Thursday, July 31, 2014

A presentation by France sets me thinking...

Sometimes I wonder why I love fireworks. It's a fact though. I can't help it. I do.

And really, with all that's going on in the world, I wonder whether I'd feel the same way about all that fire and noise if I lived someplace else, where the sounds of rockets flying through the air might mean imminent destruction or even death. Even though I love them, fireworks may me think this way.

This has been the week for observing 100 years since the start of World War One, a war once thought of as the 'war to end all wars'. Sadly, we know that hasn't been the case. In fact, some now think that WWI might have been the war that started a whole new round of wars -- that without it, and the divisions of lands it caused, World War Two might have never happened -- and with it, the countless other disputes, so many of which continue.

For someone who dreams of peace, the idea of loving fireworks might seem contradictory. Still, standing as part of a throng of nearly half a million people, watching the Celebration of Light beside the Pacific Ocean on a warm summer night is something that stirs me. And really, for a show that's free to watch, is pretty darn hard to beat.

Thursday, July 24, 2014

Happy birthday, Amelia Earhart

When I was in Newfoundland, I took the time to visit Harbour Grace, the place where Amelia Earhart took off on her first solo trans-Atlantic flight on May 20, 1932.

The field there looked too tiny to be an airstrip, more of a place for launching kites than planes.

Her intended goal was Paris, but weather forced her to cut the trip short. Luckily, Ireland intervened. The story goes that she landed in a pasture near a small village in Northern Ireland, and didn't even know that she wasn't someplace in France.

So, why am I thinking about her today? It's her birthday, a day observed by some as 'Amelia Earhart Day'. She liked the colour yellow, so when I visited her statue in Harbour Grace, I stuffed a bouquet of fresh dandelions into her hand, an early birthday present.

Earlier this month, July 3rd, was the anniversary of her disappearance, a mystery that lingers, with occasional reports of evidence (often less-than-reliable) of what her fate might have been.

But I'm not the only one who still thinks about her. A woman named Amelia Rose Earhart recently completed the round-the-world flight path Amelia intended to make. Yet I doubt that even this will be the end of the news about this object-of-my-fascination, Amelia.

And oh yes, those feet of mine are standing on a rock in the field at Harbour Grace. I couldn't help but think that on that May morning in 1932, Amelia may well have thought to 'ground herself' for a moment before climbing into her plane, and that she may have paused for a few seconds, standing on this very same stone.

Monday, July 14, 2014

Melting points

In Fahrenheit, the melting point of ice is apparently 33 degrees (or, for those who are pickier, 32.1, and even that depends on your elevation above sea level). To make it simple, you can think about ice's melting point as just above the freezing point of water.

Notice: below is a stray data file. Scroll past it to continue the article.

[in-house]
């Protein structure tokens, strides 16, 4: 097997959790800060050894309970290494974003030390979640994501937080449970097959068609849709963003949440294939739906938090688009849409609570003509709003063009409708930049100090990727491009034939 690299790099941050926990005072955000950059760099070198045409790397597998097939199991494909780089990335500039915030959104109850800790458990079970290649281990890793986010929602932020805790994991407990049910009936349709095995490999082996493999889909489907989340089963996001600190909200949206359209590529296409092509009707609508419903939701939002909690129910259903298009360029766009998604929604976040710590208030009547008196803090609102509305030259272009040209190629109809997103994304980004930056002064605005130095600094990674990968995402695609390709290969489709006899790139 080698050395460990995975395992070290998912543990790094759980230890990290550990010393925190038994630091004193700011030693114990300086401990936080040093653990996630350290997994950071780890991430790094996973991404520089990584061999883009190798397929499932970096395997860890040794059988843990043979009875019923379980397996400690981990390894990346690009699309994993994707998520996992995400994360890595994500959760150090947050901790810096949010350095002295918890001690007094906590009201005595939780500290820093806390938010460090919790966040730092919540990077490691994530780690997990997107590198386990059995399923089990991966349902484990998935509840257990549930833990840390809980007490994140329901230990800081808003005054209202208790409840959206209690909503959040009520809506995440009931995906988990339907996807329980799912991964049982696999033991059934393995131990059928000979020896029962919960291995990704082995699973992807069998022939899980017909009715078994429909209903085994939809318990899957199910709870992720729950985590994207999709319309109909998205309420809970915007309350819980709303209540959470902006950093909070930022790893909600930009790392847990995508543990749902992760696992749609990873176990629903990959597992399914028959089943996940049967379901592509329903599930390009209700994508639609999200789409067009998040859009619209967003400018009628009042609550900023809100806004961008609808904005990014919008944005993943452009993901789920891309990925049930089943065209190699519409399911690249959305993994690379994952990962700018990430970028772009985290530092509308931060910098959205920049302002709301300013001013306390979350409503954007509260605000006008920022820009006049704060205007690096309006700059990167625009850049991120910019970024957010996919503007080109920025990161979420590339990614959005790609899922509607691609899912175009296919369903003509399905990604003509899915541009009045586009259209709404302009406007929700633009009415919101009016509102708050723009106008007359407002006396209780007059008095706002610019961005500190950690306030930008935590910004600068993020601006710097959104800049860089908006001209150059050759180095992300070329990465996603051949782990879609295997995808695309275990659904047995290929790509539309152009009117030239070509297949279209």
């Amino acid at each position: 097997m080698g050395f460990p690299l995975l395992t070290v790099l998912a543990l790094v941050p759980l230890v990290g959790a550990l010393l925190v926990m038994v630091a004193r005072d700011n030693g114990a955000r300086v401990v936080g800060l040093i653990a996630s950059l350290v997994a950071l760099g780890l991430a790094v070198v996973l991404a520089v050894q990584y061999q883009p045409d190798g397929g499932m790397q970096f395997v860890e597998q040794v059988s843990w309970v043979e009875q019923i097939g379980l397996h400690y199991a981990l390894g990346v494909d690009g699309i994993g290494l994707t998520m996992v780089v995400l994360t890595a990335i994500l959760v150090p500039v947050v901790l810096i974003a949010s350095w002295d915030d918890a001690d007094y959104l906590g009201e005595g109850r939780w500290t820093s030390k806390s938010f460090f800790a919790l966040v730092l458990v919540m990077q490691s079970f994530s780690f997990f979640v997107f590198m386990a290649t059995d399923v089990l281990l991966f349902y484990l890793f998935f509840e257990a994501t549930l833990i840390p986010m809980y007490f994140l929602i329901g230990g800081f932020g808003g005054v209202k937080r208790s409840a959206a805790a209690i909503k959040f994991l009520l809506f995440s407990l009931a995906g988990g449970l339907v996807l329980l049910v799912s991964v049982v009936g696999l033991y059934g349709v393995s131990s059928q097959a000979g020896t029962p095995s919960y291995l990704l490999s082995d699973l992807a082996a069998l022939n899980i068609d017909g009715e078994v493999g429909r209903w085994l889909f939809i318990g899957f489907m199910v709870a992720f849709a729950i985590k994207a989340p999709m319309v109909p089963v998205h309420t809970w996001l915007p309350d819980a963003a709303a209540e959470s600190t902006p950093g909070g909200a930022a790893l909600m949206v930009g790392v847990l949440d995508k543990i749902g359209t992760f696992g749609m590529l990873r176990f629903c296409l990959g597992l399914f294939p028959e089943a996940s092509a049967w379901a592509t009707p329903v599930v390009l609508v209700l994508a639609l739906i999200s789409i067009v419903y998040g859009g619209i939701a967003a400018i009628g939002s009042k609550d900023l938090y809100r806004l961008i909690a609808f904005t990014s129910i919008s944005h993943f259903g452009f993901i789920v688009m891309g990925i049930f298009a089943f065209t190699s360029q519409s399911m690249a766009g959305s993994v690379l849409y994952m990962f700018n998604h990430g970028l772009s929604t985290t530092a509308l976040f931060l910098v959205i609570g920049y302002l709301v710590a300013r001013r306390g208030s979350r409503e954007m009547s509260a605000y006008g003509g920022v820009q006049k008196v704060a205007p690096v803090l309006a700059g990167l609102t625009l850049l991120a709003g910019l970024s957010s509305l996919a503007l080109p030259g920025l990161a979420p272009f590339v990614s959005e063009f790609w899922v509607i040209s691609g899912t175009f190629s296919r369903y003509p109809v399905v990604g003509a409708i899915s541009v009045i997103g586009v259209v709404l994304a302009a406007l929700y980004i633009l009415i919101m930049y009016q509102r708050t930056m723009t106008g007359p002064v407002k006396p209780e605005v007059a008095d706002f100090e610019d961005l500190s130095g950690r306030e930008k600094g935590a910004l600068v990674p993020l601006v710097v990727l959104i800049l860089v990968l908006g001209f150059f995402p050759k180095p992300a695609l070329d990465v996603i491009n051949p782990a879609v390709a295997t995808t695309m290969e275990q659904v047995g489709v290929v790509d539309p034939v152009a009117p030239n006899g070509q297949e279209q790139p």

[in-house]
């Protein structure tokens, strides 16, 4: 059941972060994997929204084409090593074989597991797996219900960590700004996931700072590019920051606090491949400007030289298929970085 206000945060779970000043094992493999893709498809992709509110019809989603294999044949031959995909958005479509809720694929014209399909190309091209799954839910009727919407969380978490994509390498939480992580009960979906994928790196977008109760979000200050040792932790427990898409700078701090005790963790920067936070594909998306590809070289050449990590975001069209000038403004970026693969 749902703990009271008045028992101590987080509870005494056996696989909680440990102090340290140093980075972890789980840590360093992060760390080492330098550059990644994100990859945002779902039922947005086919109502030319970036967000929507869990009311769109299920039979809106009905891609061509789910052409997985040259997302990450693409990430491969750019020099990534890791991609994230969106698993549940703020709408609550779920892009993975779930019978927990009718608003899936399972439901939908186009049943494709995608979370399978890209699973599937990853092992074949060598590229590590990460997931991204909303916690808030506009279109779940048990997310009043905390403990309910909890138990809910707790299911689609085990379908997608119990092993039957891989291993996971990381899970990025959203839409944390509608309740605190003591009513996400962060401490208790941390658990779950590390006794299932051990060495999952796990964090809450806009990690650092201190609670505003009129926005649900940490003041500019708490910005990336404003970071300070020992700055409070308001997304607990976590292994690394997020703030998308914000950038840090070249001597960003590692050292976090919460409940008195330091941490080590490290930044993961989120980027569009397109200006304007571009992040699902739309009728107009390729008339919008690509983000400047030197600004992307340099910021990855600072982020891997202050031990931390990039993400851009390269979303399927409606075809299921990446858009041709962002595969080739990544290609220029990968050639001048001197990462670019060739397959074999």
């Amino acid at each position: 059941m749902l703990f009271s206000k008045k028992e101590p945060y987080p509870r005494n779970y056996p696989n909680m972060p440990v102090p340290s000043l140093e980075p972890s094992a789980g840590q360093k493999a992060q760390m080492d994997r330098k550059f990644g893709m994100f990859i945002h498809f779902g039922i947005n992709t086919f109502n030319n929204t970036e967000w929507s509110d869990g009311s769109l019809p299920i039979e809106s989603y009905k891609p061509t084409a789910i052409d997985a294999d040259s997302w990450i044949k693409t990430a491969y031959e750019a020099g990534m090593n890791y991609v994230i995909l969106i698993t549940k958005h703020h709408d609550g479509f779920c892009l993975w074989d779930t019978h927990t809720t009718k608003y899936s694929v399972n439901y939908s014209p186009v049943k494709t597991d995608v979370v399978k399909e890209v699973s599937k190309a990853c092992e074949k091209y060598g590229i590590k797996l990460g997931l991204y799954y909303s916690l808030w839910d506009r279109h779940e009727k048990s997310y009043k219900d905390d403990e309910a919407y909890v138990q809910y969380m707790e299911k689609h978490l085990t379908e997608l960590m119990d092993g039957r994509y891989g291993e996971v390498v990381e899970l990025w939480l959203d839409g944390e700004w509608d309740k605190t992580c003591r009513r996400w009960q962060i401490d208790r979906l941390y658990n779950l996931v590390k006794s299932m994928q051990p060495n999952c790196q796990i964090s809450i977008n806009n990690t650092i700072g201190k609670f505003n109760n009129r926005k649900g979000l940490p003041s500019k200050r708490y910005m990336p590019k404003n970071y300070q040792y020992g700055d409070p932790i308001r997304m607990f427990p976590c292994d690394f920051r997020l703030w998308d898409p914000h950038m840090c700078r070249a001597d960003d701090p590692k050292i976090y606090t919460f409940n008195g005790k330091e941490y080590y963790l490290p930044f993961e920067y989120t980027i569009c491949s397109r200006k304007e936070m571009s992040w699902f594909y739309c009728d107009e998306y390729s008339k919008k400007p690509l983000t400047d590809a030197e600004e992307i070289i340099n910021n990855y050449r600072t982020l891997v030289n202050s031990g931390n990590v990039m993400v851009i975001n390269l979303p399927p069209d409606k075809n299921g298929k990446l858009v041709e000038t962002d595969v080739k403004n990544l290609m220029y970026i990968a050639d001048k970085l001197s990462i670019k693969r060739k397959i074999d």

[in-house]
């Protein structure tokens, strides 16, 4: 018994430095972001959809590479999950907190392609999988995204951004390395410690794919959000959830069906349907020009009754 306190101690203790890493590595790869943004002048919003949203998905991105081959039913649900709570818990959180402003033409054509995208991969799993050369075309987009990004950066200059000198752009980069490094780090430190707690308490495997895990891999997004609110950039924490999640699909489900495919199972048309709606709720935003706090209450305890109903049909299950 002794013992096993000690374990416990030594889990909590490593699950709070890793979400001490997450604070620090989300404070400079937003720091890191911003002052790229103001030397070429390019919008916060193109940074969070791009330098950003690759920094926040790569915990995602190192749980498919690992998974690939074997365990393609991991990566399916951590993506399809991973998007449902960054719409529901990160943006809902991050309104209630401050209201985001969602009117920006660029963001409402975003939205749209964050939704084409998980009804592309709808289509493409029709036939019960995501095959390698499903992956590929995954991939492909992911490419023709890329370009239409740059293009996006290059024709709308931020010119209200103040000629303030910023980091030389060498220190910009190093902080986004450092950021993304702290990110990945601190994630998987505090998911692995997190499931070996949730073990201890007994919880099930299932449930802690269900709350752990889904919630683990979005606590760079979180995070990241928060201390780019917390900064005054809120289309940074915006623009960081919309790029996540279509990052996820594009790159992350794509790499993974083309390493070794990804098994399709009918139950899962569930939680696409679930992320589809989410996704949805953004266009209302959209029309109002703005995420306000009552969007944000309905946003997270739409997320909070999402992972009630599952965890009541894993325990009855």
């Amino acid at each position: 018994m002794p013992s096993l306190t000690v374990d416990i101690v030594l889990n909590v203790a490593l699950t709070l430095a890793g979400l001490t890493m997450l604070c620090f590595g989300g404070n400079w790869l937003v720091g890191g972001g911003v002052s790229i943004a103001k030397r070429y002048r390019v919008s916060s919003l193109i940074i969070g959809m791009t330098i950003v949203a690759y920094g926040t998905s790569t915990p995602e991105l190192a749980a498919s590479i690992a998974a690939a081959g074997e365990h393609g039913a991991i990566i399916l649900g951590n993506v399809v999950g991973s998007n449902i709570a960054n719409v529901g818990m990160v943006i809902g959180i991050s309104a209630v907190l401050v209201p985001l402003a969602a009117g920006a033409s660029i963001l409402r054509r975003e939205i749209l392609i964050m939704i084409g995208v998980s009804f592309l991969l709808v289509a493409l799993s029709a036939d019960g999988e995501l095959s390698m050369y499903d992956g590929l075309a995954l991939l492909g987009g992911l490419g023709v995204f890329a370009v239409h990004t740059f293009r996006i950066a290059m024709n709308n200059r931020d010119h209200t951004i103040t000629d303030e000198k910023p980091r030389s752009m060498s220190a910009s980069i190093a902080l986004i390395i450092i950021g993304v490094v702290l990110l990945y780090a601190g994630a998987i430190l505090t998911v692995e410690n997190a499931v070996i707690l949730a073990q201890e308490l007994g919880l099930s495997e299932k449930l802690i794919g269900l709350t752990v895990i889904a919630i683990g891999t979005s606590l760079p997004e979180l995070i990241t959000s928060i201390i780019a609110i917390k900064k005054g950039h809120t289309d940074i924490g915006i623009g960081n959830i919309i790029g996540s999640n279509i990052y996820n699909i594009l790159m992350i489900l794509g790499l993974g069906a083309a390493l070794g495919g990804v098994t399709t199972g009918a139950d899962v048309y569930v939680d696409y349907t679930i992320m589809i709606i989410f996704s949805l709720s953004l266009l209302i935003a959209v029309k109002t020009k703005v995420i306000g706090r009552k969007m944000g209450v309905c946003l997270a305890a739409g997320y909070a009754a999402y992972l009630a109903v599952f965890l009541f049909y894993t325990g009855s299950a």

Apparently, the melting point for me is just about the same number -- 33, but in Celsius. This weekend, that's what it got up to, and not just on our thermometer. And no, I didn't melt, but taking a walk down the sun-filled streets, I felt as if I might!

This is hotter than it usually gets around here, but at least our house, tucked in behind our big trees, stays a few degrees cooler. 

If it's hot where you are, it might help to gaze at my artist-friend Marilyn's fountain in the photo above. Take a break and as they say, Chill...

Monday, July 07, 2014

The heart of summer

If you've visited this blog during summers past, you'll know that berry-picking is one of my favourite summertime activities.

This summer's no different. Most of the strawberries have now been eaten, save for two tiny babies
that live in a pot in the backyard. Those that might have not gone into our mouths have been frozen for winter use or made into jars of jam which will mostly serve as Christmasy gifts. I couldn't help but think that my big bowl of soon-to-be-jam strawberries (above) looked a lot like little hearts.

The other day, picking raspberries, I noticed how much easier it is to pick rasps than strawbs. Strawberries, sweet though they are, require all that bending, squatting or kneeling. They mean sometimes getting mud in your fingers, as you look for berries hiding out in the low-to-the-ground leaves.

Nature seems kind in this respect. We start the season having to work for our (straw)berries. By July, we get to stand, only needing to bend now and then, as we
seek and pick the red ones interspersed along the tall spikes where they grow. Later this month and into August, we'll go after the even easier ones, blueberries. Picking those can often be a matter of simply holding the bucket beneath a branch and rolling the berries off, gently 'milking' the berries into the waiting container.

This all makes sense in an odd sort of consider-the-land way. In a world more guided by the changing seasons, August might see us getting complacent about laying in supplies for the cold months ahead when fresh fruit might be lacking. Could that be a reason the last major fruit of the summer should be the one that practically picks itself? Just one more thing to think about, I suppose, next time I'm out picking.

Tuesday, July 01, 2014

Canada Day

The weather is perfect -- clear and sunny. The flag is a little bit wrinkled, but hopeful as ever. Hmmm. I suppose some may apply the same descriptors to me.

A day to be lazy, maybe turn pages while I lie about in my outdoor 'reading room'.

Happy 147th birthday, Canada!

Sunday, June 15, 2014

Cooler than cool

We'd heard that it was a good year for icebergs. This one was hanging around Cape Spear, the most eastern point in North America. Plenty of people, both tourists and locals, were hanging around too, all to get a glimpse of the ice. Those chunks floating closer to shore are smaller bergs, broken off as the ice has travelled down the coast from Greenland. That iceberg on the horizon is the subject of a short video posted by CBC. It's taken by a drone, and after a few passes, it scoots through the ice arch. Pretty darn cool.

But it wasn't just Cape Spear that had visiting icebergs. They seemed to be everywhere, floating off the coasts of Newfoundland. Travelling around in my little rental car, I'd come around a bend in the road, and there below me would be a bay full of what looked like a fleet of white boats. Only they weren't boats, they were icebergs. This is the 'ice flotilla' in Hant's Harbour.